Earlier this month I was in Athens, Georgia teaching Marketing/Business Development and Innovation to the students of Southeast Regional CU Management School (SRCUS). After my last class I needed to get to the Atlanta Airport to catch the last flight out – which is always dicey and to make matters worse – a huge thunderstorm was rolling in. At lunch I mentioned that I was a bit nervous because Atlanta traffic can be unpredictable in the best of times. That’s when I heard about Waze.
Waze is the world’s largest community-based traffic and navigation app. Imagine millions of drivers out on the roads, working together towards a common goal: to outsmart traffic and get everyone the best route. It’s crowd-sourced information about police, traffic jams, accidents, and I’d soon come to find out, flooding in the road.
So I downloaded the app, and to make it even better it’s cute and fun and you can change the voice and customize the settings to do things like compare gas prices as you’re nearing stations. It’s ridiculous what technology can do for us today.
The best feature, in my opinion, is you lock in your destination, in this case Atlanta International Airport, and you tell Waze what time you need to BE there. Then it will alert you when it’s time to leave based on current traffic conditions.
The storm continued on as I was finishing up my session. But my flight showed on time so I said my goodbyes and ran to the car. Waze said it would take about an hour and 50 minutes to go the 75 miles. As soon as I turned onto the interstate Waze started guiding me. “Car pulled over on the right just ahead” and I could see on the app about how far up and sure enough, someone had pulled onto the shoulder.
Part of the “community” is that if you get an alert like that and say you pass the point and the car is no longer there you can easily click on a button that lets everyone know it’s cleared. Same thing for “Caution, police just ahead.” Better than the old “fuzz buster” these are fellow commuters just letting you know you should slow down when you get to this point.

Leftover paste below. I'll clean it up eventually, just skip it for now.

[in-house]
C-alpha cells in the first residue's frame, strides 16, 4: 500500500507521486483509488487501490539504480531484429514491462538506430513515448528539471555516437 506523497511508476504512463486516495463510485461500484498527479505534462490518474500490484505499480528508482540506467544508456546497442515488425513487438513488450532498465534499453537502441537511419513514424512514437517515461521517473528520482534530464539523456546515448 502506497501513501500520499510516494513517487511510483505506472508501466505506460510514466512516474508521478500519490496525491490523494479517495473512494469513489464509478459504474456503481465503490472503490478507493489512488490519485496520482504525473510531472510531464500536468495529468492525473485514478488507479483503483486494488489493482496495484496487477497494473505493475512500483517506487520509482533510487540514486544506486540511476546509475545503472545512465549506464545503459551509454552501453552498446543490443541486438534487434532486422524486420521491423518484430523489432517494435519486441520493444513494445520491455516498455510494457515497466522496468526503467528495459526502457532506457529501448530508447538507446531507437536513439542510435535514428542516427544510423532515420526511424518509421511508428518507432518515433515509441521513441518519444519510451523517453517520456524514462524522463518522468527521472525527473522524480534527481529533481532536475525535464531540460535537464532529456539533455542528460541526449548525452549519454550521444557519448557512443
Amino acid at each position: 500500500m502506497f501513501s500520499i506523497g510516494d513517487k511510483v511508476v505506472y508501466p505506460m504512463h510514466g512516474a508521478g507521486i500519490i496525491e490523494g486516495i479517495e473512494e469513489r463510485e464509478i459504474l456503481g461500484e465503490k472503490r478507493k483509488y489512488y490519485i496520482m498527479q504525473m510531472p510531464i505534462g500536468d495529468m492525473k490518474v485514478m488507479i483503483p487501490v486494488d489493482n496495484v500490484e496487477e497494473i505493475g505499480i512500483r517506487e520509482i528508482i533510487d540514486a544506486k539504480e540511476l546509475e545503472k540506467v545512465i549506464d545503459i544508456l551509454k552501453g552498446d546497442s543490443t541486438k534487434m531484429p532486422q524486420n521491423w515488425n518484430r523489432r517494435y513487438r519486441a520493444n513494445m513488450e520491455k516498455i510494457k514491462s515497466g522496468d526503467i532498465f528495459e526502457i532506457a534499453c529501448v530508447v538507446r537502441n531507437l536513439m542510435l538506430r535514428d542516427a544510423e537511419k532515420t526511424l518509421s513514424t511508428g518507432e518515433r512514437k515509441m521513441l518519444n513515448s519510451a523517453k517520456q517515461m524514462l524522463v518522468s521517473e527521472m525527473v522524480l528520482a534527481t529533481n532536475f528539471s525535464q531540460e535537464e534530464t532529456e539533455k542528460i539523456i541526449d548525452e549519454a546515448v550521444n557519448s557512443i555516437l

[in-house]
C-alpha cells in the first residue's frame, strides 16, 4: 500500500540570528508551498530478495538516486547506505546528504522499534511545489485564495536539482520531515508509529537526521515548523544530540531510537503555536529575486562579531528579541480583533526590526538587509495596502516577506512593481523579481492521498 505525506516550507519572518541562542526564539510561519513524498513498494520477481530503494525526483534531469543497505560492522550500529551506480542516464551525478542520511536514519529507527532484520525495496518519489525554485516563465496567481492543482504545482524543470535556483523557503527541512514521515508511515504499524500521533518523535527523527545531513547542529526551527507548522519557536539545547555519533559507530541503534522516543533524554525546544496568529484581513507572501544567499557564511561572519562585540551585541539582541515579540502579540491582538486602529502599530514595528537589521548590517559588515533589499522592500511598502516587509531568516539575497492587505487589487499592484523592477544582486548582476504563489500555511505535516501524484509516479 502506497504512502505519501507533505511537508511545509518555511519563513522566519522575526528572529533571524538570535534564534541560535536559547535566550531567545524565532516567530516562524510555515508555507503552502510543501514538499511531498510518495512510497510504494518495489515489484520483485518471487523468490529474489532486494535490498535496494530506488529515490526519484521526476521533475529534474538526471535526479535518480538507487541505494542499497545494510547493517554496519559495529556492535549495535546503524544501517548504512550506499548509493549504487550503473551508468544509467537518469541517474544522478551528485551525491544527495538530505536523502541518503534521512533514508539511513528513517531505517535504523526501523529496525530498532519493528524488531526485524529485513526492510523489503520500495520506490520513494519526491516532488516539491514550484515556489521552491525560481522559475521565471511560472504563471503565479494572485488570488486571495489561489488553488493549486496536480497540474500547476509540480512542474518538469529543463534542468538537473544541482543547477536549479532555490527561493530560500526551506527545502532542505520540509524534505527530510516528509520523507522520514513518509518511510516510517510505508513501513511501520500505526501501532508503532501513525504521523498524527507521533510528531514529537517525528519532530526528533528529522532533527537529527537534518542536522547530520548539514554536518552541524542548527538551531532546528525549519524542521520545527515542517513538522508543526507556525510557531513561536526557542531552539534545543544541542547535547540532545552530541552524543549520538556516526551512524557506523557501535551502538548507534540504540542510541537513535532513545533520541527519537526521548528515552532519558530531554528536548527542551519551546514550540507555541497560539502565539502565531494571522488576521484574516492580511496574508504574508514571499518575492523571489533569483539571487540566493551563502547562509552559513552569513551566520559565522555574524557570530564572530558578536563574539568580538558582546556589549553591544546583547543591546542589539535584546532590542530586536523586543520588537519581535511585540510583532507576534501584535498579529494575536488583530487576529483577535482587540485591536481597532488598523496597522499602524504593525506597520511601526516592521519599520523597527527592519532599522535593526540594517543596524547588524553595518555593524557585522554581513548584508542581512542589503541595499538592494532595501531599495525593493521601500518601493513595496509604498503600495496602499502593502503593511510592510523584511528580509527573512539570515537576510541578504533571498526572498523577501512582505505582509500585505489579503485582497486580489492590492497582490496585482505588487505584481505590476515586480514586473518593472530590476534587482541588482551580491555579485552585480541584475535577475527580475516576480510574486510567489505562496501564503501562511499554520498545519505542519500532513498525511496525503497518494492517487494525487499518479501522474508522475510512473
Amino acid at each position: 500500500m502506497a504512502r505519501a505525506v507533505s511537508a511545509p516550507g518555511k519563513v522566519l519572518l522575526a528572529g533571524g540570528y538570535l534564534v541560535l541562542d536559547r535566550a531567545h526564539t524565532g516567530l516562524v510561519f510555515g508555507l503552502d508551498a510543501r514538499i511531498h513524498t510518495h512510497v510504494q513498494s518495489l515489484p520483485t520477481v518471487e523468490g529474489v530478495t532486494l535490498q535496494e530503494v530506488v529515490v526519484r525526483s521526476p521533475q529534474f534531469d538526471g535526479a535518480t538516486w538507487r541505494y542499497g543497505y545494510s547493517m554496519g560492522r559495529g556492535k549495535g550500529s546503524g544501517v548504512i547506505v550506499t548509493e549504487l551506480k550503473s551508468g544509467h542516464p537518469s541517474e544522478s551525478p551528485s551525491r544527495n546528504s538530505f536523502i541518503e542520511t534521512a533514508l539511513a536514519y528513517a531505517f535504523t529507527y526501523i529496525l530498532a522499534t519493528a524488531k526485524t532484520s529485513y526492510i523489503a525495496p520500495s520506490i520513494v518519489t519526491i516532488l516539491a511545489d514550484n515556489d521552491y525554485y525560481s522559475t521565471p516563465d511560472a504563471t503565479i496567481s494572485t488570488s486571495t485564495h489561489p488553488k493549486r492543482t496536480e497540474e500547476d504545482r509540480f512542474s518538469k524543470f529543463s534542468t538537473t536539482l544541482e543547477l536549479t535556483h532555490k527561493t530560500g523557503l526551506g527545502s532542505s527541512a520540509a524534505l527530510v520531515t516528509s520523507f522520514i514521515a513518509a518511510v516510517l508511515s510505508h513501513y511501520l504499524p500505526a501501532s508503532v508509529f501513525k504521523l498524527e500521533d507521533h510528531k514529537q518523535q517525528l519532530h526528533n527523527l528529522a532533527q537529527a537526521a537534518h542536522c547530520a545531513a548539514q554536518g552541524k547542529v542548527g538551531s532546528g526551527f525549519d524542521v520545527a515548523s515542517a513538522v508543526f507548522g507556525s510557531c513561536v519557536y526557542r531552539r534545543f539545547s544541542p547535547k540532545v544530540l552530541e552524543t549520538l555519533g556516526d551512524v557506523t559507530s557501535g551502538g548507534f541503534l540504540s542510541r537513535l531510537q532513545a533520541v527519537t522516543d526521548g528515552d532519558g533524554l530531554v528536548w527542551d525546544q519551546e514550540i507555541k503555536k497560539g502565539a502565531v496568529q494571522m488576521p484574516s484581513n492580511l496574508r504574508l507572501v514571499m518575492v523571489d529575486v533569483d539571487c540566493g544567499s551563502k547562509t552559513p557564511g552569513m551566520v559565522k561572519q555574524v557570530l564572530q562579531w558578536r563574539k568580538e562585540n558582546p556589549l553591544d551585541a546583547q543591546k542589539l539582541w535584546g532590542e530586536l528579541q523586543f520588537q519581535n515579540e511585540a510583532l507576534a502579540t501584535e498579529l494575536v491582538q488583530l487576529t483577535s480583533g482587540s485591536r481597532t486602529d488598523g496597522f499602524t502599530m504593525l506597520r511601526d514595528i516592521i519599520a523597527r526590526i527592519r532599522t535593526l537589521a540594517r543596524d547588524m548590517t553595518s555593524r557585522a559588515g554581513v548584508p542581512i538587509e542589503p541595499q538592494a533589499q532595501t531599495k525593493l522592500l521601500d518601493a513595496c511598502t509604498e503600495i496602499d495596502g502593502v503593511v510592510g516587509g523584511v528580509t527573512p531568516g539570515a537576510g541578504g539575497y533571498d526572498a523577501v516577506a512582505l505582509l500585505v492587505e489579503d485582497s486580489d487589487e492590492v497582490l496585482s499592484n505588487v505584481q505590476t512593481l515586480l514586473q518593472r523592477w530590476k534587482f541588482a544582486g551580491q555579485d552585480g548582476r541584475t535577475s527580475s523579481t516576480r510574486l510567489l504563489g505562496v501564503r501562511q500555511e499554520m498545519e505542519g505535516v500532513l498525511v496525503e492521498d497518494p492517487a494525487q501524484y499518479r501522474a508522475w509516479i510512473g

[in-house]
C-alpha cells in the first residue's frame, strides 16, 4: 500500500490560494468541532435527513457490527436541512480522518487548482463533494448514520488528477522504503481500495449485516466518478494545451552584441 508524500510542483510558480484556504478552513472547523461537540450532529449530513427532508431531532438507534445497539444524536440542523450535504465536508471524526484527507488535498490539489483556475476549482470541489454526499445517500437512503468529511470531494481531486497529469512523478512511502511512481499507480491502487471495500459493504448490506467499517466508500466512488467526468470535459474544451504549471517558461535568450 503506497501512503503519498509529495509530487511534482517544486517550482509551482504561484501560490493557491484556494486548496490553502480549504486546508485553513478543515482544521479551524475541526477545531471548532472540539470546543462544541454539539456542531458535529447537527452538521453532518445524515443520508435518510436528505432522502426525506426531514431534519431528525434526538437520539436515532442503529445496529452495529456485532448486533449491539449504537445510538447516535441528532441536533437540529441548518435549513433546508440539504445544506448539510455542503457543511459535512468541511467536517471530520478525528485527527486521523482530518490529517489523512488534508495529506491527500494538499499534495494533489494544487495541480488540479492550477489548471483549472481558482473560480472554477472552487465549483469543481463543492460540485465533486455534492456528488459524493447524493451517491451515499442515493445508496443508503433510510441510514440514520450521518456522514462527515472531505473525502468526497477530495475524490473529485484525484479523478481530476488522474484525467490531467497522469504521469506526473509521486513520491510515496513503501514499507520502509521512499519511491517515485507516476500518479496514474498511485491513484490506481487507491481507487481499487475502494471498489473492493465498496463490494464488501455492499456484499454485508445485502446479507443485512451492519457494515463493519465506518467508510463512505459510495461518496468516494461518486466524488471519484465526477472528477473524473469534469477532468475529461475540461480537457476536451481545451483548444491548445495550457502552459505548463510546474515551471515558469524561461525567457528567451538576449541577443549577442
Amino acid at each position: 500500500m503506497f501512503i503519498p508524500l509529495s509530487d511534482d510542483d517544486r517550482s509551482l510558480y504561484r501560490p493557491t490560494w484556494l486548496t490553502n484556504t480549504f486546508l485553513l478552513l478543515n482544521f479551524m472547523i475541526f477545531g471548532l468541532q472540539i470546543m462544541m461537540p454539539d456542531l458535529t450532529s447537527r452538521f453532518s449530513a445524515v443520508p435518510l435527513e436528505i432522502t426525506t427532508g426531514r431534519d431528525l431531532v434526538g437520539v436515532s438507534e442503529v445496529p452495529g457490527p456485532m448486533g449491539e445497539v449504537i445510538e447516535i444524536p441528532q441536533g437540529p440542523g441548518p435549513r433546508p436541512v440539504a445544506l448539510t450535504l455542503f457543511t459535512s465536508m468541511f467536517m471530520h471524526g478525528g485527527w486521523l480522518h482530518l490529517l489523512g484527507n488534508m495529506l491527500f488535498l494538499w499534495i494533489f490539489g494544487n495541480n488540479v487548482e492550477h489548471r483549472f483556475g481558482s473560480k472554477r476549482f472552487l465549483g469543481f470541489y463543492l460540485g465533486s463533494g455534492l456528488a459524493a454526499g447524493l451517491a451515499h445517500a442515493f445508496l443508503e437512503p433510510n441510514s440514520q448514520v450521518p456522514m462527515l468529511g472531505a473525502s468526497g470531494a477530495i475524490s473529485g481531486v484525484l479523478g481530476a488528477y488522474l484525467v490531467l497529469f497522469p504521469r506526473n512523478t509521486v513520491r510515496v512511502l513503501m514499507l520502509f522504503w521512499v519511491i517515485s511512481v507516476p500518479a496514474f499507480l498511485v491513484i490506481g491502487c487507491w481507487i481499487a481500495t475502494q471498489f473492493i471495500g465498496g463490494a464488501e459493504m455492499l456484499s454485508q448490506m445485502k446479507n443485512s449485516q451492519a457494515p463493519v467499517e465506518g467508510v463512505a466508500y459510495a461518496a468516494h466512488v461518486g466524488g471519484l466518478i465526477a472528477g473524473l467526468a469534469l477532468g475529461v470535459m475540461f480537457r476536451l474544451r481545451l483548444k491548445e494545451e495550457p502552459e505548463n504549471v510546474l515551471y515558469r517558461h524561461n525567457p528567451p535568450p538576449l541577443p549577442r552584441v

I began to relax a little, feeling confident that Waze knew what was coming until the rain turned to “end of days” rain, with winds and lightening all around me. Windshield wipers were set to turbo and still I could barely see the tail-lights of the car in front. Everyone had slowed down to about 20 miles an hour. Crash! Another bolt of lightening with a clap of thunder right in front of us. Then Waze said “Caution, road flooding ahead.” Traffic slowed even more and we found ourselves going through a river of water. As each car hit it a wall of water appeared to sandwich them temporarily. It was a rush. But we were all in this together now, connected by a piece of technology that allowed us to communicate in a safe way for the common good. Brilliant.
This got me thinking about the philosophy around crowdsourcing and how credit unions and CUSOs embrace the same principles. Merriam-Webster defines crowdsourcing as:
: the practice of obtaining needed services, ideas, or content by soliciting contributions from a large group of people and especially from the online community rather than from traditional employees or suppliers
Online crowdsourcing strategies that induce masses of people to solve a task, such as locating far-flung items or alleviating world hunger, work best when financial incentives impel participants to enlist friends and acquaintances in the effort, a new study concludes. —Bruce Bower
These sites take advantage of the phenomenon known as crowdsourcing, or turning to the online masses for free or low-cost submissions. —Katie Hafner
How can credit unions and CUSOs leverage this powerful tool to continue working together?
I think our version of crowdsourcing can be seen in some very forward thinking CUSOs like CO-OP Shared Branching, CU Direct’s Indirect Lending and two of our newest CUSOs, Credit Union Lending Cooperative and the CU Ledger “movement.”
The key word is “crowd” meaning many people working towards a common good or to solve a common problem. Shared branching wouldn’t have near the impact if only credit unions in Oregon shared, for example. Today there are shared branches all over the world and the network has surpassed Chase to take the number 2 spot among consumer financial institutions in the USA.
CU Direct delivered $39 billion in credit union auto loans in 2017. CU Lending Cooperative is a new San Diego based CUSO that aims to provide credit unions with a national presence in major online lending programs, the first of which will be through LendingTree. CU Ledger, a credit union industry initiative for developing applications of distributed ledger technology recently received an investment from another great crowd of people, PSCU.
Credit unions have been living the 6th cooperative principle: cooperation among cooperatives for decades now by forming, investing in and using CUSOs to better serve our members – together. We know the Waze!